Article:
The European Commission has approved Oracle's planned acquisition of Micros Systems, meaning the deal will go ahead if Micros shareholders accept the $5.3bn offer.
Oracle's offer for outstanding Micros shares is scheduled to expire at 5am BST on 3 September. A majority of shareholders will need to accept Oracle's offer of $68 per share in cash for the deal to go through.
Oracle revealed its intentions to acquire Micros in June. The move is a bid to strengthen its offerings in the retail and hospitality space, and further demonstrates its commitment to the cloud.
The firms said at the time that the deal will see Micros applications aimed at businesses in the retail and hospitality space combined with Oracle’s enterprise apps and cloud portfolio.
Although Micros is not a software-as-a-service (SaaS) or cloud specialist, its products are already available via hosting, and Oracle will be able to integrate and sell them via its own cloud platform, no doubt a key part of the attraction for the purchase.
Micros chief executive Peter Altabef said: “In combination with Oracle, we expect to help accelerate our customers’ ability to innovate and differentiate their businesses by utilising Oracle’s technologies, cloud solutions and scale.”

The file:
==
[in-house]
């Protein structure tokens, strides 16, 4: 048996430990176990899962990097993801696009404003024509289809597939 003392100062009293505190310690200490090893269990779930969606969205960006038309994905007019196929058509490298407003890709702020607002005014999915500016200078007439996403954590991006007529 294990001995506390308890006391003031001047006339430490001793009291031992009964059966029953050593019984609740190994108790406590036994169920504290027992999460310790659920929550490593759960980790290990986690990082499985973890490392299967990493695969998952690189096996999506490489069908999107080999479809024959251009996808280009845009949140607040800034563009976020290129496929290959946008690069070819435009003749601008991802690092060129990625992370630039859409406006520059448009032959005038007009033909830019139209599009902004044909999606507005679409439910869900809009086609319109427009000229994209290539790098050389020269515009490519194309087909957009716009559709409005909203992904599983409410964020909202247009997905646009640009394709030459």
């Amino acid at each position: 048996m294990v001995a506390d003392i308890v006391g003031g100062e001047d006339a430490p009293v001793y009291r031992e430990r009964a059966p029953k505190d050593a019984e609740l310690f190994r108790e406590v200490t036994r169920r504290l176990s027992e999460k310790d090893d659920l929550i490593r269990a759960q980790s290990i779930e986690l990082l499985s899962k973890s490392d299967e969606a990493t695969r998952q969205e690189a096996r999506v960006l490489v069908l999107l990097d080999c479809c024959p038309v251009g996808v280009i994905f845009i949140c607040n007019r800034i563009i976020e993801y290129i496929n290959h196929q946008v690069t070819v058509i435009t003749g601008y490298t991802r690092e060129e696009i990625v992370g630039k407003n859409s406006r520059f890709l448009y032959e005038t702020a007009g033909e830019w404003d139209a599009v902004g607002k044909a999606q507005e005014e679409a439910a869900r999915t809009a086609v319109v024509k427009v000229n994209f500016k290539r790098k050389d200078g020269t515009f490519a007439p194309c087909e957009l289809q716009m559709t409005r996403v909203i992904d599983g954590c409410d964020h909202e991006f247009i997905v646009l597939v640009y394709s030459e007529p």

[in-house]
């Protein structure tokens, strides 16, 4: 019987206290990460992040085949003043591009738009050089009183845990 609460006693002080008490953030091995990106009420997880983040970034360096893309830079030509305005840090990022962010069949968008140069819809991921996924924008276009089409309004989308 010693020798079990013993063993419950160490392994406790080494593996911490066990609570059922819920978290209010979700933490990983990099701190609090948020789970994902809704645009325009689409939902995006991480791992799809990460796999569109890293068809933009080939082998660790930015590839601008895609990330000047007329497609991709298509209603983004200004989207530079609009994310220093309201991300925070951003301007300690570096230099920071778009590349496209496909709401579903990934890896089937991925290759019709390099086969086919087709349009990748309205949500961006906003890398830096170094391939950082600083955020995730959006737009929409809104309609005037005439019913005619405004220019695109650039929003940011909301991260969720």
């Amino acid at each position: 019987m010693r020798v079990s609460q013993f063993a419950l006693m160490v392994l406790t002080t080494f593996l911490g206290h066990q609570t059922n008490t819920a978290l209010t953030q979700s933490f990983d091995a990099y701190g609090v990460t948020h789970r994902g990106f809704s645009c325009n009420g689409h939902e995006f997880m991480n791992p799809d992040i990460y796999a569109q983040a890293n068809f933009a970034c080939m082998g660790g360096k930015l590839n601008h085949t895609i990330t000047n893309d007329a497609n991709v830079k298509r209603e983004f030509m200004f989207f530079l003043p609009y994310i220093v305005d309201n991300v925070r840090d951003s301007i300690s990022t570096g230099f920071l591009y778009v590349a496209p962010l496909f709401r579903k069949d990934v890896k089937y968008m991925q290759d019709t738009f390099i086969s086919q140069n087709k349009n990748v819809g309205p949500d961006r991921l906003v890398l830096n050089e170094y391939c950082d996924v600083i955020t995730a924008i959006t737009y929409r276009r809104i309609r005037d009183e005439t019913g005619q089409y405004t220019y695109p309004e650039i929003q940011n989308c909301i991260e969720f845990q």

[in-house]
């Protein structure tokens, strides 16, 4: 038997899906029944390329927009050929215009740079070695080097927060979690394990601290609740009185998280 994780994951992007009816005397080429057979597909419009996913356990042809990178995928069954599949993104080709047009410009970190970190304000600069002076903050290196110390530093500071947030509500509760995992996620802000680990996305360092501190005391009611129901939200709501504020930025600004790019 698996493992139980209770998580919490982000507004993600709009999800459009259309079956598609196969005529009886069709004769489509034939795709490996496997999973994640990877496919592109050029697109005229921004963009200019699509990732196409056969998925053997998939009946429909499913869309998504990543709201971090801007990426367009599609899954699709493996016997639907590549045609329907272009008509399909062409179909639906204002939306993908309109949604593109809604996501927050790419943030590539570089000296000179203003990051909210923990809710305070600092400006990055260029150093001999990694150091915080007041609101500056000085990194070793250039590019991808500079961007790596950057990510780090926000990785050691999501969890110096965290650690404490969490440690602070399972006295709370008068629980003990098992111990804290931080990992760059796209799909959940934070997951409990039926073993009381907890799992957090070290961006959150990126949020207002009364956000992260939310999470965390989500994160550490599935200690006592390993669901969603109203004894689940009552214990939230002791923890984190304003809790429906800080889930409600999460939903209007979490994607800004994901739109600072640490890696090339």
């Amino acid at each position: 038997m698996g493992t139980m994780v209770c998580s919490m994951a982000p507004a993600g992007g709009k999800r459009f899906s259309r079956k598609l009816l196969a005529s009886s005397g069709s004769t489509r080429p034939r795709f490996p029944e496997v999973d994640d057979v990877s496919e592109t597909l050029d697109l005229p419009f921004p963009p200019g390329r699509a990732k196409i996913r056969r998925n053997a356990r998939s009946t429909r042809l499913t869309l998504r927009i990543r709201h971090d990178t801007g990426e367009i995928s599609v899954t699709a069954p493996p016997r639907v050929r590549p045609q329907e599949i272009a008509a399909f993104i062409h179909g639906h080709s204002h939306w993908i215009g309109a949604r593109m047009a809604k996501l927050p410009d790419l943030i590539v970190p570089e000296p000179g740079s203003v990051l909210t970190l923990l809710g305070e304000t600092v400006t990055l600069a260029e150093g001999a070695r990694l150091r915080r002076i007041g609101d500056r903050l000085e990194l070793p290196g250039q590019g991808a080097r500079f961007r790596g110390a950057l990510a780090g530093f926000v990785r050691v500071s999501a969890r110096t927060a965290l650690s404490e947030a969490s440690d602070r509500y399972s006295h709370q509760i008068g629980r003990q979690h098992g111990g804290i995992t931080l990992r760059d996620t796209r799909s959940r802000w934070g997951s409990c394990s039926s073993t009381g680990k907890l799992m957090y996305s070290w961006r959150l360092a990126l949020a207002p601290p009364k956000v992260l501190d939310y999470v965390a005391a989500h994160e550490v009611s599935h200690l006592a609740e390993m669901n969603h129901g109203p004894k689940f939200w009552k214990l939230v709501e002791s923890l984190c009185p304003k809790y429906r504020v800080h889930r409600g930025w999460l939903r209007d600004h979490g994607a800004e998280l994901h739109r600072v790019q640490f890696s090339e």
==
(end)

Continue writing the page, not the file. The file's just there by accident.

The Micros board agreed the transaction at a price of $68 per share in cash, worth around $5.3bn, or $4.6bn net of Micros cash. Oracle said Micros will operate as a separate unit within the wider organisation after this point.
Oracle is a serial acquirer and has forked out some high figures over the years, including $1.7bn for networking firm Acme Packet in 2013, and $2bn for talent-management specialist Taleo in 2012. However, the Micros deal is Oracle's largest since it acquired Sun Microsystems for $7.4bn in early 2010.
Oracle also acquired co-browsing software provider LiveLook in June. LiveLook offers co-browsing technology in the cloud, which lets staff such as customer service or sales reps share their browsers with others on a call, whether the users are on a desktop or mobile device.
This is similar to desktop-sharing technology provided by firms such as Cisco, in that it lets participants on a call see the same information in real time. However, as the service limits this exchange to a browser, it prevents sensitive data that might pop up via desktop notifications from accidentally being shared.
Oracle said it already has more than 100 global customers using the co-browse technology via the Oracle Service Cloud offering. The firms said the deal will integrate the technologies further, and help businesses boost customer satisfaction and revenue.
The transaction is subject to the usual regulatory approval. No detail was given on how much Oracle paid for LiveLook.
The LiveLook deal is further evidence of Oracle’s determination to become a key cloud player, after a slow start in the space.
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